(A) t-distributed Stochastic Neighbor Embedding (tSNE) plot of single-cell gene expression data. Cells were labeled according to assigned cell types. (B) Assignment of a HSPC type to each cluster based on the significance of overlapping between HSPC- and cluster-specific genes (Fisher’s exact test). (C) Proportions of HSCs, MLPs, GMPs, ProBs, ETPs, and MEPs in each of the cell cycle categories. Cell types displayed were based on the tSNE results. Figure S2. (A, B) Visualization of the HSPC continuum. Cells were colored based on FACS sorting surface marker CD38 in (A). Clusters 2 and 6, and undefined cells were hidden to show Cluster 3 clearly in (B). (C) Expression levels of immunophenotypic populations based on surface markers were overlaid on the cellular hierarchy. (D) Enriched GO terms of differentially expressed genes in ETPs. Figure S3. Visualization of the HSPC continuum. Ordering of individual cells into a three-dimensional independent component space of hematopoietic lineages using a diffusion map. Each ball represents one cell. Cells were colored based on different clusters defined from Fig. 1c in Panel A. (B) PCA of single-cell gene expression data. Cells were labeled according to assigned cell types. (C) Partition-based graph abstraction generated a topology-preserving map of single cells. Nodes correspond to cell groups and edge weights quantifies the connectivity between groups. Figure S4. Large-scale shifts in gene expression during development of hematopoietic cells. (A) Global analysis of gene expression kinetics along the trajectory identified genes that varied significantly over pseudotime development. Bars on top indicate locations of individual cells, colored by stages of development, along this developmental trajectory. (B) Enriched GO terms of differentially expressed genes in each population. Figure S5. Reconstructing the topology of early fate decisions. (A) Expression levels of hematopoietic transcriptional factors were overlaid on the cellular hierarchy. (B) Kinetic diagrams show expression of known markers of different developmental stages over the developmental progression. Dots indicate individual cells colored according to developmental stages. Figure S6. Quantitative RT-PCR analysis of expression of signature mRNAs. (A) Expression of lineage specific genes measured using single-cell qPCR. (B) Correlation of the expression of lineage specific genes measured by different methods. X and Y axes represent expression levels measured using scRNA-seq and single-cell qPCR, respectively. Each dot indicates a cell. Figure S7. The raw data for GSE75478 [11] were downloaded from the GEO repository, in which ~ 1000 sorted HSPCs were subjected to RNA sequencing. Using the data, lncRNAs annotated in Gencode was calculated with subreads and featureCounts. PCA analysis was subjected to assess whether lncRNA could identify hematopoietic populations and contribution of each lncRNA. Subsequently, lncRNA neighboring mRNAs (< 50,000 bases) were examined to elucidate their co-operation in differentiation. (A) PCA of lncRNA from Velten’s scRNA-seq data. Each dot indicates one cell. (B) Projection of transcriptomic lncRNA gene modules onto scRNA-seq data in (A). Each dot represents a lncRNA. Vertical lines (low to high): first, median, and third quartiles. (C) Ordering of individual cells from Buenrostro et al. [17] using a diffusion map. scATAC-seq profiles of ~ 2000 cells with different hematopoietic cell types (HSC, MPP, CMP, MEP, LMPP, CLP, GMP, mono, and pDC) were downloaded. The downloaded transcription factor motif accessibility scores were subjected to PCA and diffusion map to investigate whether chromatin accessibility landscape could characterize differentiation trajectories of human hematopoiesis. Further, cell type expression specificity of transcriptional factors was examined to identify consistency between epigenetic and transcriptomic data, by assuming that lineage specific transcriptional factors are activated through having their promoter regions accessible in certain differentiation lineages.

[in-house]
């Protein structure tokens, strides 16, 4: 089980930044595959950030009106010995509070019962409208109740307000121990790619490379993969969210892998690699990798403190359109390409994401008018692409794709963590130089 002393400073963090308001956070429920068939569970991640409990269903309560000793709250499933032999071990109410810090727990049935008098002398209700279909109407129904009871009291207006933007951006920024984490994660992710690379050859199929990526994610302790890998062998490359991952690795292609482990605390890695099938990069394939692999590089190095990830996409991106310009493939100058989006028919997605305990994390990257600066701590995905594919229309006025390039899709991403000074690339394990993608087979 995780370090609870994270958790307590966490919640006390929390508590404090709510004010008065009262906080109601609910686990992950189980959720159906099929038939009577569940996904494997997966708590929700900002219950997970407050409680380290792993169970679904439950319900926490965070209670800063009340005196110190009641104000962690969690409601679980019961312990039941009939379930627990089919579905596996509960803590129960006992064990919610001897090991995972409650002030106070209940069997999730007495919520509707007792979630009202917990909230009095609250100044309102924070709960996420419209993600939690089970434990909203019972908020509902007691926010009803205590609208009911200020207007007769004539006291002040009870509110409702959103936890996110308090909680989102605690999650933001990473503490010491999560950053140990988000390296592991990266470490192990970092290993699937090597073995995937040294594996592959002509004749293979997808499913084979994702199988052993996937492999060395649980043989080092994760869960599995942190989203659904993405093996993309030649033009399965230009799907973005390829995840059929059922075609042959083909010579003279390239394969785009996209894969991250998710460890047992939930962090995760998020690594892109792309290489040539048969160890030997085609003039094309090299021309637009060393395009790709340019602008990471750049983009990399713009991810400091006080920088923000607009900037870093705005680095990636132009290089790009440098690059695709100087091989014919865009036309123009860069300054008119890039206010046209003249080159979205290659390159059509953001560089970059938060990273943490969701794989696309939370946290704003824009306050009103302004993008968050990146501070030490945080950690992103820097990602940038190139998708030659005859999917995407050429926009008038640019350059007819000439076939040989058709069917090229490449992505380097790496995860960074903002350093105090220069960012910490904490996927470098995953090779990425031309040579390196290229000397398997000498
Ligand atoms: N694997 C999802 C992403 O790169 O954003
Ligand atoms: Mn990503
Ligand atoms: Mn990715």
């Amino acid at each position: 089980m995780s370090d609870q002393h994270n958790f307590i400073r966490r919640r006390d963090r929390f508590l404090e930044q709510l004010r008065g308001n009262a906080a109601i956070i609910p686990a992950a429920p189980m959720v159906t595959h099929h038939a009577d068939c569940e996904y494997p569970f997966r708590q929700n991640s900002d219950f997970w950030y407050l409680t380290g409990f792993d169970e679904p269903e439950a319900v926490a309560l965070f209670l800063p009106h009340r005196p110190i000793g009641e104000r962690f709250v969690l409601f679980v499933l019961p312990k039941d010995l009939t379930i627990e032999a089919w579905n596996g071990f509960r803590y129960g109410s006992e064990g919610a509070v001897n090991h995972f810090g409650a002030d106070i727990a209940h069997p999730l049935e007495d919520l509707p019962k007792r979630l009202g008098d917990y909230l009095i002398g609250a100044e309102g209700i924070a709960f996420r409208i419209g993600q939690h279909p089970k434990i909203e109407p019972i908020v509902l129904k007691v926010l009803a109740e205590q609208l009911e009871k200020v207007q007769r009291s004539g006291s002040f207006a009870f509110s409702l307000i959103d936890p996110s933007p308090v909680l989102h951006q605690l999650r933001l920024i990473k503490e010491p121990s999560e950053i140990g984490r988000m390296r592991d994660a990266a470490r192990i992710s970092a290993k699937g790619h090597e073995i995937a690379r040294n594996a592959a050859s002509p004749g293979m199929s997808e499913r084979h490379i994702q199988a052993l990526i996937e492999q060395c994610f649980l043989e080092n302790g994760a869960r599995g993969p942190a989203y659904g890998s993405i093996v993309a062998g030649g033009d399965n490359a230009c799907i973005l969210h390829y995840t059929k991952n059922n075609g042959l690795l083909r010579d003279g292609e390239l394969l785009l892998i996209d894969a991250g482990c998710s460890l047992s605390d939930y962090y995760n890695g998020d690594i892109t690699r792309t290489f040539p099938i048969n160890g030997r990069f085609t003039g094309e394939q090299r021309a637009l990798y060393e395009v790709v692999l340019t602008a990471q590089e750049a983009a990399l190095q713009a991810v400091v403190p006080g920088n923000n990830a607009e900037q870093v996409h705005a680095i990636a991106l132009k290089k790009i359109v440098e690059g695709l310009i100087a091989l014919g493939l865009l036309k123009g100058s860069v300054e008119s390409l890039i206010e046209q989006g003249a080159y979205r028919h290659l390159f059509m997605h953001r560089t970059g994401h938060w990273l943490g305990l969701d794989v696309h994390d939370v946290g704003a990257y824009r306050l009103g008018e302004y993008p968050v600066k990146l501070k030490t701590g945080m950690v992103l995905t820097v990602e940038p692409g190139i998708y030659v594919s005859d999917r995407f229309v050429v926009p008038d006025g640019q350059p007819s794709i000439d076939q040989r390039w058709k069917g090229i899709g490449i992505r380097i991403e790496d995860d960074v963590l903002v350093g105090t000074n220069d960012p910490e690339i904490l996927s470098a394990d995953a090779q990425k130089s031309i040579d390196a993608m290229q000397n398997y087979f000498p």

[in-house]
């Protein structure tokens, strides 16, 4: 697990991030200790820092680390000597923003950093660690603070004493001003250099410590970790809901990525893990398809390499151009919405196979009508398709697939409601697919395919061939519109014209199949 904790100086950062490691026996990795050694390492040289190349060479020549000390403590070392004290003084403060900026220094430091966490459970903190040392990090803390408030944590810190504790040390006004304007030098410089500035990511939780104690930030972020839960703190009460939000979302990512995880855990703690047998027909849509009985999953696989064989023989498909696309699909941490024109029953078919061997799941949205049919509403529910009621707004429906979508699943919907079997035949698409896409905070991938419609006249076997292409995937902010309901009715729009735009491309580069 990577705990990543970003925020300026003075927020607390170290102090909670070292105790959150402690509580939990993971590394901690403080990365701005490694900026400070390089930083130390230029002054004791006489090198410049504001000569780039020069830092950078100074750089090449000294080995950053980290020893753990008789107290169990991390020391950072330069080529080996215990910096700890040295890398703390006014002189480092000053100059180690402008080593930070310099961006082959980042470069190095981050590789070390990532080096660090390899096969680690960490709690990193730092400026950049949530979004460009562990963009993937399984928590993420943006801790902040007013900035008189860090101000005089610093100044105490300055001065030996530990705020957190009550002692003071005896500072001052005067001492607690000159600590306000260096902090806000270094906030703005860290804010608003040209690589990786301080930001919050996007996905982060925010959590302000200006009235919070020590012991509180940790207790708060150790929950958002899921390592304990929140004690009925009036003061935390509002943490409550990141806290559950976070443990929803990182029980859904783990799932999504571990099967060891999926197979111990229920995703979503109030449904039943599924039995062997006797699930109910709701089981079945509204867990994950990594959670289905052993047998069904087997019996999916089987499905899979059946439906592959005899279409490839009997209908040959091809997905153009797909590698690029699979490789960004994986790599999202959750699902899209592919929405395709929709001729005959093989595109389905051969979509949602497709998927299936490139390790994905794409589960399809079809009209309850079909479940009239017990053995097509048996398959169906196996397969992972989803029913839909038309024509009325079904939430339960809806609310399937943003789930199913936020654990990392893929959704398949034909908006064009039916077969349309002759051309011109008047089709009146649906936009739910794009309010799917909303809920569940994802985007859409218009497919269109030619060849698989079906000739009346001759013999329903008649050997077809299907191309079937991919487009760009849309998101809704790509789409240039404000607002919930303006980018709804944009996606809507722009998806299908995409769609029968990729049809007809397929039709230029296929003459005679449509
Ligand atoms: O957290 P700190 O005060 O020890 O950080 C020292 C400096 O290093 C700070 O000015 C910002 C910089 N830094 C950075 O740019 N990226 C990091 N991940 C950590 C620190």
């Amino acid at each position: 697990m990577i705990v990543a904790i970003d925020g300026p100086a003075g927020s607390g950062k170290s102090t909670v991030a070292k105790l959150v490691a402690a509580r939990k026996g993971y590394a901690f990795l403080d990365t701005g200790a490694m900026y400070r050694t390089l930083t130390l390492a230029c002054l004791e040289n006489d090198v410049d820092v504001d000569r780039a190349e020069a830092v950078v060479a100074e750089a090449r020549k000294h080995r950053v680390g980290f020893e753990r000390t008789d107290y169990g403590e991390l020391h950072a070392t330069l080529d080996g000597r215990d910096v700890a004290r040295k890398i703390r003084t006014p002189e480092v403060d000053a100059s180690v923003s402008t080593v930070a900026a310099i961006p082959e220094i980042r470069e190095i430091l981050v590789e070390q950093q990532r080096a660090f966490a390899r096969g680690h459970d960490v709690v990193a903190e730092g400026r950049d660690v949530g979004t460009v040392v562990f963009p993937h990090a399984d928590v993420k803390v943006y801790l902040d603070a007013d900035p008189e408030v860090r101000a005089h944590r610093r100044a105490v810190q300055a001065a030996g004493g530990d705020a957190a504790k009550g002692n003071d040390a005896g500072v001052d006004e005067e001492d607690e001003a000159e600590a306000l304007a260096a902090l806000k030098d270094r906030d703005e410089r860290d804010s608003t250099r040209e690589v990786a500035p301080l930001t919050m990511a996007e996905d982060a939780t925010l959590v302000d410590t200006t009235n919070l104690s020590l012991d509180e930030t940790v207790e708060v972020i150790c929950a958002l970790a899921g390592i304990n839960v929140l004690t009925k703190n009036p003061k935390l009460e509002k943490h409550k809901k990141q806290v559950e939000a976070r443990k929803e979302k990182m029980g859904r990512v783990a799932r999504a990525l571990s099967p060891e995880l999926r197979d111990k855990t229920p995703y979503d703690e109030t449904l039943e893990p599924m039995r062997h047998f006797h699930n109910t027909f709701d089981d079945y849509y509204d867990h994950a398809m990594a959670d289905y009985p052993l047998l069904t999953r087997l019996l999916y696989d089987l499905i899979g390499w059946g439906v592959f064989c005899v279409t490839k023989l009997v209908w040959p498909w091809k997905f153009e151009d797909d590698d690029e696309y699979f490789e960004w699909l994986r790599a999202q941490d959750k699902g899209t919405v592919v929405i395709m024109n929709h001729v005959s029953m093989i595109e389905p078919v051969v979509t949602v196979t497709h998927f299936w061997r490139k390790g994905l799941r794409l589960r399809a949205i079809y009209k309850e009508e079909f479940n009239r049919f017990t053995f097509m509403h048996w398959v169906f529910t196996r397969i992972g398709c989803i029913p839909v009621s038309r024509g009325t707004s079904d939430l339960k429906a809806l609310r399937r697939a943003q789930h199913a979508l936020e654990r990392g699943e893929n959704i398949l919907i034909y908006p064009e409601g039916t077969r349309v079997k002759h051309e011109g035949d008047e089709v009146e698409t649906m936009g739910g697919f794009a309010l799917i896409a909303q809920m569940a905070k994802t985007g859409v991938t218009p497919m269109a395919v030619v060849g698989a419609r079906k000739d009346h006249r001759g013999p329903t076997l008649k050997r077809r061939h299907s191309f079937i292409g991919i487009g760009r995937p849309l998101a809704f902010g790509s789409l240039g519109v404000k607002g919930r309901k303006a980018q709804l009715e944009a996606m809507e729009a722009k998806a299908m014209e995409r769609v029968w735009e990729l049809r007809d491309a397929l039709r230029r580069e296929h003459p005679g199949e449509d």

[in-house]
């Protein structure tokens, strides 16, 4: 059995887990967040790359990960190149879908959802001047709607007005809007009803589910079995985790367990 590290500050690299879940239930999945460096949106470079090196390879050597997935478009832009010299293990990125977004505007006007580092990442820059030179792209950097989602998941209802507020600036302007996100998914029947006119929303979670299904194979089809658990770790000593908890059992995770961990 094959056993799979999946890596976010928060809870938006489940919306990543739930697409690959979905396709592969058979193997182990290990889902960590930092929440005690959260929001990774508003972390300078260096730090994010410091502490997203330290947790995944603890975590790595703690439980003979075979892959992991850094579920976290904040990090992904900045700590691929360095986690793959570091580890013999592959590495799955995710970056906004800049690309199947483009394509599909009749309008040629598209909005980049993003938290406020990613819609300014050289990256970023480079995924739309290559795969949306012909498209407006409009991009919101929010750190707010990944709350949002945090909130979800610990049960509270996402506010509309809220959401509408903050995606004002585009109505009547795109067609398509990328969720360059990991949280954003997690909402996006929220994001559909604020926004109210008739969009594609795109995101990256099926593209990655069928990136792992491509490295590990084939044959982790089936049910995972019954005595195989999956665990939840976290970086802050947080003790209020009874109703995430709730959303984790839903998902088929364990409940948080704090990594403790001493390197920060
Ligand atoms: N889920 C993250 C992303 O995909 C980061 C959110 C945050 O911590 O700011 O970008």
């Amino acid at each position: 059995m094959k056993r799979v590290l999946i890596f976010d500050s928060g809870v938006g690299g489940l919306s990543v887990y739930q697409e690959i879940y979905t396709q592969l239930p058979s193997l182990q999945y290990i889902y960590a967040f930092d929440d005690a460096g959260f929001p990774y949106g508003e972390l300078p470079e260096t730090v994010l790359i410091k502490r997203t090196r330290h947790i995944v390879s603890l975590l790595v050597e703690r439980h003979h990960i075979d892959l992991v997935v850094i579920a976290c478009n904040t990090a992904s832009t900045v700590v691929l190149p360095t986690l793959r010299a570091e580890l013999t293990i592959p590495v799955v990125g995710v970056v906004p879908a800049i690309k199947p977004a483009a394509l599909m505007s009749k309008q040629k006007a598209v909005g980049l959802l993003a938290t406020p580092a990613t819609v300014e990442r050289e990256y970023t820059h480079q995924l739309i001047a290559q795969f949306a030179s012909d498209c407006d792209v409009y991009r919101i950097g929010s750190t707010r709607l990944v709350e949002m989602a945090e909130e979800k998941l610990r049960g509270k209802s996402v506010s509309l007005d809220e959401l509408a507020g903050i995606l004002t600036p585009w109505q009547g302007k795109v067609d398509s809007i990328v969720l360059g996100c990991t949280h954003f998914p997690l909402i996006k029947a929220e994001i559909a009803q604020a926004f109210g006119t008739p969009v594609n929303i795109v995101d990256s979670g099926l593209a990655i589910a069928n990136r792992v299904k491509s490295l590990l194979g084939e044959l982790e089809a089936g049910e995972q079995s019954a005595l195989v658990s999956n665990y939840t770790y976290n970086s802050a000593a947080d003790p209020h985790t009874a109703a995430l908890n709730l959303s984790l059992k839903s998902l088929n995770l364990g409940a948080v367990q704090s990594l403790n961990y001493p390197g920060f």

Additional file 3: Table S1.

GO terms of genes dynamically changed along hematopoietic lineage differentiation.

Additional file 4: Table S2.

Top 50 genes dynamically expressed along pseudotime ordering.

Additional file 5: Table S3.

KEGG overlap pathways in co-expression analysis.

Rights and permissions

Open Access This article is licensed under a Creative Commons Attribution 4.0 International License, which permits use, sharing, adaptation, distribution and reproduction in any medium or format, as long as you give appropriate credit to the original author(s) and the source, provide a link to the Creative Commons licence, and indicate if changes were made. The images or other third party material in this article are included in the article's Creative Commons licence, unless indicated otherwise in a credit line to the material. If material is not included in the article's Creative Commons licence and your intended use is not permitted by statutory regulation or exceeds the permitted use, you will need to obtain permission directly from the copyright holder. To view a copy of this licence, visit http://creativecommons.org/licenses/by/4.0/. The Creative Commons Public Domain Dedication waiver (http://creativecommons.org/publicdomain/zero/1.0/) applies to the data made available in this article, unless otherwise stated in a credit line to the data.

Reprints and Permissions

About this article

Verify currency and authenticity via CrossMark

Cite this article

Zhao, X., Gao, S., Kajigaya, S. et al. Comprehensive analysis of single-cell RNA sequencing data from healthy human marrow hematopoietic cells. BMC Res Notes 13, 514 (2020). https://doi.org/10.1186/s13104-020-05357-y

Download citation

Keywords

  • Single cell RNA-sequencing
  • Hematopoiesis
  • Differentiation
  • Quiescence of stem cell